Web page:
Human Rights Watch and another rights watchdog, Amnesty International, say the commission's failure to adopt resolutions on the human rights situation in Chechnya, Sudan, and Zimbabwe is particularly disappointing. The U.S. for the first time refrained from co-sponsoring a resolution condemning Russia's abuses in Chechnya.

"What was a tremendous negative development in the commission was that we saw for the first time the United States not co-sponsoring that very resolution. And we saw the resolution -- like it was the case last year where it lost with one vote -- the resolution lost with several votes this year. It really showed that there is no backbone in the commission when it comes to abuses committed by large and important and strong countries," Leicht said.

The U.S. also abandoned its traditional practice of sponsoring a resolution critical of China, citing leadership changes and unspecified human rights improvements.

The IHF's Rhodes explained that such a picture "is usual. It's a mixed picture because the EU and the U.S. are also subject to some political considerations with regard to the Human Rights Commission. And the human rights community has expectations with regard to these entities that they will take very strong positions on human rights because human rights are such a central part of the political [nature] of these societies. But at the same time the actions are inconsistent very often. And one can see that principles do play a secondary role for some political considerations."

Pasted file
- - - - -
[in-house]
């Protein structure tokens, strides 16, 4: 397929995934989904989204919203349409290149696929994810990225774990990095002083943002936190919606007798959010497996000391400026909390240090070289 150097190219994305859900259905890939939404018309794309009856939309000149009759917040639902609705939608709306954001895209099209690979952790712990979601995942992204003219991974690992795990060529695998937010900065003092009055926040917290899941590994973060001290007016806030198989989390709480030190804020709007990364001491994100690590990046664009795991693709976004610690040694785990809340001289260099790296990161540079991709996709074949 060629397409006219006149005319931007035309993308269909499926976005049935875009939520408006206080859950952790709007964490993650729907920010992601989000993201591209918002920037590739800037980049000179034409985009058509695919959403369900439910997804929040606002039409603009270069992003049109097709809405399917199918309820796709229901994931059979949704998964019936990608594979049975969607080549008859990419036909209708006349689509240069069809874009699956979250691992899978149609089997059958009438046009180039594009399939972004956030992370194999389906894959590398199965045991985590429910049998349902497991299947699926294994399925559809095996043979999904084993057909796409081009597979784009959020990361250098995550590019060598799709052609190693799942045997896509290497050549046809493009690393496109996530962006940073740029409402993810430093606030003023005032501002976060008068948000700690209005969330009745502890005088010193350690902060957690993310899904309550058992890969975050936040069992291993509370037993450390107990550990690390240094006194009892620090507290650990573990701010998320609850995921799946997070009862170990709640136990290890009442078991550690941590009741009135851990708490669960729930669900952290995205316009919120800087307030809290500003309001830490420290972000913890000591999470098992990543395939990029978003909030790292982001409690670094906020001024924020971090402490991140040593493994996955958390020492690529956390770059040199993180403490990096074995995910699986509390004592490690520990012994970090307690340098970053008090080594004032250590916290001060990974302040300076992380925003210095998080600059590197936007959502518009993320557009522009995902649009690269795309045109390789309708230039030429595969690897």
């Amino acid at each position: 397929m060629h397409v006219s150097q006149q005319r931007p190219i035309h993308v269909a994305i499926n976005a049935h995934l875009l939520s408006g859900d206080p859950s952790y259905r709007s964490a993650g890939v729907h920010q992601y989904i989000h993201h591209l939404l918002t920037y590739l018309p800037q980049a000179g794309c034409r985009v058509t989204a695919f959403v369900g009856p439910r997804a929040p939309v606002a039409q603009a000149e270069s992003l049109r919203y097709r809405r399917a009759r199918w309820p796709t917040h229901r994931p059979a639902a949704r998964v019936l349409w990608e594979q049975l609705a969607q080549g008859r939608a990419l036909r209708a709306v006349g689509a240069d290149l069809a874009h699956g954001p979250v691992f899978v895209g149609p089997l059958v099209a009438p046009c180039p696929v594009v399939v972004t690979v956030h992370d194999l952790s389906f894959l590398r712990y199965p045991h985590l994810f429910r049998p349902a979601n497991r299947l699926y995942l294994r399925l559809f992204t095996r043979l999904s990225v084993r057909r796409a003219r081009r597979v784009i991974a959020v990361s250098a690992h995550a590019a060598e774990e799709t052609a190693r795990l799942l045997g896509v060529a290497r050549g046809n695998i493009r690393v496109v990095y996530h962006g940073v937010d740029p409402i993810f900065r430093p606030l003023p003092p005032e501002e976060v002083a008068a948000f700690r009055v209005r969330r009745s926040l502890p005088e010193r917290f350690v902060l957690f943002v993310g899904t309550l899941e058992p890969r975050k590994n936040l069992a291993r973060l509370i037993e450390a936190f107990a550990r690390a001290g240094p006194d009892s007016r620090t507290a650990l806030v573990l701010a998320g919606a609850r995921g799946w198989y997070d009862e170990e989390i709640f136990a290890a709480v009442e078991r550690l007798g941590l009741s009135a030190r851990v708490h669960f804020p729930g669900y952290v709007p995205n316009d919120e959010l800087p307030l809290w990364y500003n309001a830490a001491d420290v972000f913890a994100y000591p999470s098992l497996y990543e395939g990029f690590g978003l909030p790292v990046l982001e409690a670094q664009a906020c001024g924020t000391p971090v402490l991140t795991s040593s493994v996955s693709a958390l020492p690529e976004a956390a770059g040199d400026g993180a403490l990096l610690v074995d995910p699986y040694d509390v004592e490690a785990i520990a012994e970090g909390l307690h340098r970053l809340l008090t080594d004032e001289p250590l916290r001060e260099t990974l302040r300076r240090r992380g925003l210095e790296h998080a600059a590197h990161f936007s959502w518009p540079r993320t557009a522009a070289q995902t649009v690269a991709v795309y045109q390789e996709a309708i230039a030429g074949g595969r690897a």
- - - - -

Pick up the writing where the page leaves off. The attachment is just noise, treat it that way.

At the same time, a powerful group of governments, including Algeria, Libya, Sudan, Syria, and Zimbabwe, joined with China, Cuba, and Russia to oppose several important country initiatives. African governments, led by South Africa, worked for instance as a bloc to oppose scrutiny of the human rights situation in Zimbabwe and Sudan.

Some of the commission's significant achievements this year included first-time initiatives by the EU on North Korea, by the U.S. on Belarus, and jointly by the EU and the United States on Turkmenistan.

"It's good that the Human Rights Commission made a resolution condemning Turkmenistan for [violations] of human rights going on there," Rhodes said. "Of course, the resolution could have been stronger and there wasn't any effort to follow up with a monitoring program or anything like that, but at the same time, by making that resolution there was a show of solidarity with the human rights defenders in Turkmenistan and all the people who form a community of concern about that country."

Elections for commission membership will be held this week in New York. HRW argues that as a prerequisite for membership, governments should have ratified core human rights treaties, complied with their reporting obligations, issued open invitations to UN human rights experts, and not have been condemned recently by the commission for human rights violations.